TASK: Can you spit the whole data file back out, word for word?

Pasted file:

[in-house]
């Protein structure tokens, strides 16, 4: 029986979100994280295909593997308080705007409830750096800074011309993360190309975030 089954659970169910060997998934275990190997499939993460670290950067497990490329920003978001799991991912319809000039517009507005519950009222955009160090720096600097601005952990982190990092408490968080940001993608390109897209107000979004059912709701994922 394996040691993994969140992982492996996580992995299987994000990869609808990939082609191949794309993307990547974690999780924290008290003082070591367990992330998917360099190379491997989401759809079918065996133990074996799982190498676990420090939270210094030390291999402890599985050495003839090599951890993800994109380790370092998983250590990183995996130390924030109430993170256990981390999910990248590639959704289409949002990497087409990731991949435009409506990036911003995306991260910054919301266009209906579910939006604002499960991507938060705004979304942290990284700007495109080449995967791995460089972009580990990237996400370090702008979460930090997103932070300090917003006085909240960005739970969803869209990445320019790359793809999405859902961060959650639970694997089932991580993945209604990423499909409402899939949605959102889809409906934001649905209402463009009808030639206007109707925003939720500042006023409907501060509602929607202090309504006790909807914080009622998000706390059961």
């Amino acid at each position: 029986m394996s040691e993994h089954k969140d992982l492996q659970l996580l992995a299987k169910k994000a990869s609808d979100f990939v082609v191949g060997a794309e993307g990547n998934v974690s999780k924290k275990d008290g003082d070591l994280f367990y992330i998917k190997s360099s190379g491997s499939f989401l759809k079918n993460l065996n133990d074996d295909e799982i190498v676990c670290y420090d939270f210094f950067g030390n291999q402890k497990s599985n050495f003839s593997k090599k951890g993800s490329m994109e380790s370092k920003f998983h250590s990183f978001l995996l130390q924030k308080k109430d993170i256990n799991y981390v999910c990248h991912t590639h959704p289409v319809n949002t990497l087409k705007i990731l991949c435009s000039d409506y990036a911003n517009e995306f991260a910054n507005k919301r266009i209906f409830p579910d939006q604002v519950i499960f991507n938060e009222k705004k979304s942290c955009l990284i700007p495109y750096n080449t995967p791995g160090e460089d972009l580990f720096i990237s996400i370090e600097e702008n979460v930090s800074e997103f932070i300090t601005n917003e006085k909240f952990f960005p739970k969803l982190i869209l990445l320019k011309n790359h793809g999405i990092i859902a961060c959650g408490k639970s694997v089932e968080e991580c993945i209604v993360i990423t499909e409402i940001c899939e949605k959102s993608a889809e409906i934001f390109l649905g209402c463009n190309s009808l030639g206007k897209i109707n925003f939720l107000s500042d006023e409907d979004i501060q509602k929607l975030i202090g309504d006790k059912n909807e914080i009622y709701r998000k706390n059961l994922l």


[in-house]
């Protein structure tokens, strides 16, 4: 029986979100994280295909593997308080705007409830750096800074011309993360190309975030 089954659970169910060997998934275990190997499939993460670290950067497990490329920003978001799991991912319809000039517009507005519950009222955009160090720096600097601005952990982190990092408490968080940001993608390109897209107000979004059912709701994922 394996040691993994969140992982492996996580992995299987994000990869609808990939082609191949794309993307990547974690999780924290008290003082070591367990992330998917360099190379491997989401759809079918065996133990074996799982190498676990420090939270210094030390291999402890599985050495003839090599951890993800994109380790370092998983250590990183995996130390924030109430993170256990981390999910990248590639959704289409949002990497087409990731991949435009409506990036911003995306991260910054919301266009209906579910939006604002499960991507938060705004979304942290990284700007495109080449995967791995460089972009580990990237996400370090702008979460930090997103932070300090917003006085909240960005739970969803869209990445320019790359793809999405859902961060959650639970694997089932991580993945209604990423499909409402899939949605959102889809409906934001649905209402463009009808030639206007109707925003939720500042006023409907501060509602929607202090309504006790909807914080009622998000706390059961």
């Amino acid at each position: 029986m394996s040691e993994h089954k969140d992982l492996q659970l996580l992995a299987k169910k994000a990869s609808d979100f990939v082609v191949g060997a794309e993307g990547n998934v974690s999780k924290k275990d008290g003082d070591l994280f367990y992330i998917k190997s360099s190379g491997s499939f989401l759809k079918n993460l065996n133990d074996d295909e799982i190498v676990c670290y420090d939270f210094f950067g030390n291999q402890k497990s599985n050495f003839s593997k090599k951890g993800s490329m994109e380790s370092k920003f998983h250590s990183f978001l995996l130390q924030k308080k109430d993170i256990n799991y981390v999910c990248h991912t590639h959704p289409v319809n949002t990497l087409k705007i990731l991949c435009s000039d409506y990036a911003n517009e995306f991260a910054n507005k919301r266009i209906f409830p579910d939006q604002v519950i499960f991507n938060e009222k705004k979304s942290c955009l990284i700007p495109y750096n080449t995967p791995g160090e460089d972009l580990f720096i990237s996400i370090e600097e702008n979460v930090s800074e997103f932070i300090t601005n917003e006085k909240f952990f960005p739970k969803l982190i869209l990445l320019k011309n790359h793809g999405i990092i859902a961060c959650g408490k639970s694997v089932e968080e991580c993945i209604v993360i990423t499909e409402i940001c899939e949605k959102s993608a889809e409906i934001f390109l649905g209402c463009n190309s009808l030639g206007k897209i109707n925003f939720l107000s500042d006023e409907d979004i501060q509602k929607l975030i202090g309504d006790k059912n909807e914080i009622y709701r998000k706390n059961l994922l």